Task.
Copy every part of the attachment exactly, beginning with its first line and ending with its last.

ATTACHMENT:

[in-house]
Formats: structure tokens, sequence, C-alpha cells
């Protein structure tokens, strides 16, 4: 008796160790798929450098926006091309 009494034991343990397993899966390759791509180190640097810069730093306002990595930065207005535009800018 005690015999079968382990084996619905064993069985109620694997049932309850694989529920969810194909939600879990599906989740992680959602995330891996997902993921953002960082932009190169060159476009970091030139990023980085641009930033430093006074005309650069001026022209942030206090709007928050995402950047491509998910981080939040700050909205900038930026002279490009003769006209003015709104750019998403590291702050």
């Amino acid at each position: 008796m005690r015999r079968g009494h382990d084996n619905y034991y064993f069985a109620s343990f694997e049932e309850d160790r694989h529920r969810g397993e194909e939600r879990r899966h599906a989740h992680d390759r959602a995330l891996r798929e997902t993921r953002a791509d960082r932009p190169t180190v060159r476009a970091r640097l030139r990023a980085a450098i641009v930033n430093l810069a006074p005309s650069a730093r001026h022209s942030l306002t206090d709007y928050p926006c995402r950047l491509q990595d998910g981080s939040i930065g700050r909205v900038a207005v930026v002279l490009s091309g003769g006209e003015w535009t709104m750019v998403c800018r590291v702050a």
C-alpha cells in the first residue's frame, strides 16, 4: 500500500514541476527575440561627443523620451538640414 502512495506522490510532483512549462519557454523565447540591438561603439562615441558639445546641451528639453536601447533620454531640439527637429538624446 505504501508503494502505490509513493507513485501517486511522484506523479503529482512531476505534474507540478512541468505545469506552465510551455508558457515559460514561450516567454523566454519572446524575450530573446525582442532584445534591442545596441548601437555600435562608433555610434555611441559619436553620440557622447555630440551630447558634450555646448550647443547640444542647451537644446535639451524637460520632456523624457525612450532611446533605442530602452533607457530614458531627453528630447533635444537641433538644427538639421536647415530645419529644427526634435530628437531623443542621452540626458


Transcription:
[in-house]
Formats: structure tokens, sequence, C-alpha cells
């Protein structure tokens, strides 16, 4: 008796160790798929450098926006091309 009494034991343990397993899966390759791509180190640097810069730093306002990595930065207005535009800018 005690015999079968382990084996619905064993069985109620694997049932309850694989529920969810194909939600879990599906989740992680959602995330891996997902993921953002960082932009190169060159476009970091030139990023980085641009930033430093006074005309650069001026022209942030206090709007928050995402950047491509998910981080939040700050909205900038930026002279490009003769006209003015709104750019998403590291702050």
């Amino acid at each position: 008796m005690r015999r079968g009494h382990d084996n619905y034991y064993f069985a109620s343990f694997e049932e309850d160790r694989h529920r969810g397993e194909e939600r879990r899966h599906a989740h992680d390759r959602a995330l891996r798929e997902t993921r953002a791509d960082r932009p190169t180190v060159r476009a970091r640097l030139r990023a980085a450098i641009v930033n430093l810069a006074p005309s650069a730093r001026h022209s942030l306002t206090d709007y928050p926006c995402r950047l491509q990595d998910g981080s939040i930065g700050r909205v900038a207005v930026v002279l490009s091309g003769g006209e003015w535009t709104m750019v998403c800018r590291v702050a």
C-alpha cells in the first residue's frame, strides 16, 4: 500500500514541476527575440561627443523620451538640414 502512495506522490510532483512549462519557454523565447540591438561603439562615441558639445546641451528639453536601447533620454531640439527637429538624446 505504501508503494502505490509513493507513485501517486511522484506523479503529482512531476505534474507540478512541468505545469506552465510551455508558457515559460514561450516567454523566454519572446524575450530573446525582442532584445534591442545596441548601437555600435562608433555610434555611441559619436553620440557622447555630440551630447558634450555646448550647443547640444542647451537644446535639451524637460520632456523624457525612450532611446533605442530602452533607457530614458531627453528630447533635444537641433538644427538639421536647415530645419529644427526634435530628437531623443542621452540626458